Finally, if the above two factors still can’t convince you of the damage being inflicted to your car you can simply listen to the noises it makes. Exhausts backfire, engines crack and pop with unhealthy tunes, suspensions squeak, and metal compacts with noises which will make you cringe with utter grief.


However, if there is one thing in Forza which is so great, so vital, and so polished that it actually dwarfs the amazingly detailed and equally impressive damage modeling, than that award would have to go to the physics engine which is so well implemented in Forza that it has amazed even its creators.

However, before I delve into the details of why these lofty statements can be justified, let me share with you an amazing story straight from the developer’s mouth. As the team was slaving away at implementing and testing the physics engine which had been in development for years by several expert engineers, an extremely disheartening even occurred: a Ferrari began to understeer in their game. Obviously, this meant that some monumental flaw was affecting the way that the car was handling in the physics engine – because everyone knows Ferraris just don’t mess up. Discouraged and dismayed, the developers made their bewildered engineers go back to the drawing board to find out what was going wrong. Now as it turned out, one of the men on the team was reading a review of the Ferrari in an auto magazine, when to his great shock, the magazine complained of the Ferrari’s understeer! What this meant for Forza, is that the physics engine is so robust and so accurate that it can predict a characteristic of a car even without being told to do so.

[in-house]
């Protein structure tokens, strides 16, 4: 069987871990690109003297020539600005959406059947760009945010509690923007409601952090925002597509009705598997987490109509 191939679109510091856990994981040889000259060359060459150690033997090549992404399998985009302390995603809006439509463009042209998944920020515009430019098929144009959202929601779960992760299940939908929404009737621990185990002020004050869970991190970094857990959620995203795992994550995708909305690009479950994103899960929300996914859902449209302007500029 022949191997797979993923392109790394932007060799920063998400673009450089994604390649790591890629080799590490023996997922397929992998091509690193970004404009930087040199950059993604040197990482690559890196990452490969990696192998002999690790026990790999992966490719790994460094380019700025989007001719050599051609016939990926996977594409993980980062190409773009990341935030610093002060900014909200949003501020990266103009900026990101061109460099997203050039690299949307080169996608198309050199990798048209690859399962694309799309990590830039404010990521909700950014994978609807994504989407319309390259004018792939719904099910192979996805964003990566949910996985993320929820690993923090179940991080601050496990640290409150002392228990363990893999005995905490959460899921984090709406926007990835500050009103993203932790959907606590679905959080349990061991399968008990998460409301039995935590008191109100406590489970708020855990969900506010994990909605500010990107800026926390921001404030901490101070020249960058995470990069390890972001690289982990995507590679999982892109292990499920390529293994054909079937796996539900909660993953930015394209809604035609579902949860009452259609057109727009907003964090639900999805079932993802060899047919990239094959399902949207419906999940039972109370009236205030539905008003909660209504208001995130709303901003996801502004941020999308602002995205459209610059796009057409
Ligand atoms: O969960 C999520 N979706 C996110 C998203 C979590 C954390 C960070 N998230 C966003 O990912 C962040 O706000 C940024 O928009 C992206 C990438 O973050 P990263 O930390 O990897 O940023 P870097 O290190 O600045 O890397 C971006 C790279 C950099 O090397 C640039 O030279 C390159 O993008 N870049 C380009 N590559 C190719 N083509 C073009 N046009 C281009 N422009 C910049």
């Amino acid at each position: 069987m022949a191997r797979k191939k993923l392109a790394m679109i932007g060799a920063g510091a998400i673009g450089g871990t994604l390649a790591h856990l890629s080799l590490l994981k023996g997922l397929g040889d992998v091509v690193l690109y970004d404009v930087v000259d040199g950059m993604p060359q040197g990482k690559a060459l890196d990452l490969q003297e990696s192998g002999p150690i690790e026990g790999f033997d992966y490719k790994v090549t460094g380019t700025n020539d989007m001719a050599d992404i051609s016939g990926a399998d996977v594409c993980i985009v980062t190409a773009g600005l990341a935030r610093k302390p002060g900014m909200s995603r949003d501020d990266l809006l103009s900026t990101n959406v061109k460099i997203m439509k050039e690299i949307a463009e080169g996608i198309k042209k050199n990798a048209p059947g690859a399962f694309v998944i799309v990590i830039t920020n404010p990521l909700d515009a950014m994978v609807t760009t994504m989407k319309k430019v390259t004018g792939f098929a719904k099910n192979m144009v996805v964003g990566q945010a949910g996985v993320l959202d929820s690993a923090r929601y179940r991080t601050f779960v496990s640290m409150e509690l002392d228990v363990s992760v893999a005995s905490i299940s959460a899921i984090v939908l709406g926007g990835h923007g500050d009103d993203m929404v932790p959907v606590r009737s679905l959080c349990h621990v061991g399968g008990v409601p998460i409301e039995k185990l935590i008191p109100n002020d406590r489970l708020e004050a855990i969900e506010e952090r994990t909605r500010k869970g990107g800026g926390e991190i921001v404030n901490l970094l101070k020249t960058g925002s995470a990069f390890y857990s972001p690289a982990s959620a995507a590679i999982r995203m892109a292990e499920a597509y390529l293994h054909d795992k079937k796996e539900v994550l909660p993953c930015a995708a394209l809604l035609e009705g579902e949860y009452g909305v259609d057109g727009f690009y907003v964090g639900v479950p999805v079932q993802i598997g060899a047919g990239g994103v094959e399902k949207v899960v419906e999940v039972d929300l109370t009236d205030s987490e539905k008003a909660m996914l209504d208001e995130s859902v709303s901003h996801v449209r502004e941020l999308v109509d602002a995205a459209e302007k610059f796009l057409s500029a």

Now that you have hopefully somewhat appreciated the extent of just how realistic the physics engine in Forza is, let’s head into the specifics. Each car handles differently. A Porsche reacts differently than a Mclaren and a Mclaren differently from a Porsche. Now unlike in previous games, this difference in handling is not solely based on how much the car weighs, how fast it is going, or the like. But rather, tires finally come into play in the way your car handles – as the game calculates tire pressure, heat, tread, and traction several times per second. As if that were not enough, Forza also calculates the manner in which your tire interacts with the surface it finds itself on – be it gravel, sand, or asphalt. But don’t think that Forza only looks at tires for its physics and handling. Weight, aerodynamics, size, power, and braking speed all culminate to formulate a practical ballet of cars which are performing on the track just like their real-life counterparts – beautifully.